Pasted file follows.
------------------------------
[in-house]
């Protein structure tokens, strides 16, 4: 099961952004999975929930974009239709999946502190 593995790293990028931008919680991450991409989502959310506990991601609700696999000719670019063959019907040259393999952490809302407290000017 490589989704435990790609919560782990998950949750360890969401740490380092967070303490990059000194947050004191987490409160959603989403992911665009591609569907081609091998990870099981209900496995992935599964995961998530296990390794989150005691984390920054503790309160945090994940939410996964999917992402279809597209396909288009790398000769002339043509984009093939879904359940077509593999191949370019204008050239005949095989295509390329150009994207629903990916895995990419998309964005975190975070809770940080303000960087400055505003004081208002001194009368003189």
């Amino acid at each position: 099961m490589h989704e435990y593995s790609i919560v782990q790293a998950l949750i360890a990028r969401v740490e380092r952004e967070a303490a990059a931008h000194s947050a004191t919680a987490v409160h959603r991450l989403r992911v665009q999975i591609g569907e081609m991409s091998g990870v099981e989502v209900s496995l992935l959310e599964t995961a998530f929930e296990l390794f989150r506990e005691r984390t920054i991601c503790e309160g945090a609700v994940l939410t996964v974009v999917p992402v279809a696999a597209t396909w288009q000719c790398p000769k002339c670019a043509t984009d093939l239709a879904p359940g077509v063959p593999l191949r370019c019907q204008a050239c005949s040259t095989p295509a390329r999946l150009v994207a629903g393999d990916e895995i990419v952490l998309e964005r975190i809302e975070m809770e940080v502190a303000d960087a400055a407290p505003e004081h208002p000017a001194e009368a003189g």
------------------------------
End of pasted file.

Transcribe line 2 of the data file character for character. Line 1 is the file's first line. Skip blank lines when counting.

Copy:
């Protein structure tokens, strides 16, 4: 099961952004999975929930974009239709999946502190 593995790293990028931008919680991450991409989502959310506990991601609700696999000719670019063959019907040259393999952490809302407290000017 490589989704435990790609919560782990998950949750360890969401740490380092967070303490990059000194947050004191987490409160959603989403992911665009591609569907081609091998990870099981209900496995992935599964995961998530296990390794989150005691984390920054503790309160945090994940939410996964999917992402279809597209396909288009790398000769002339043509984009093939879904359940077509593999191949370019204008050239005949095989295509390329150009994207629903990916895995990419998309964005975190975070809770940080303000960087400055505003004081208002001194009368003189």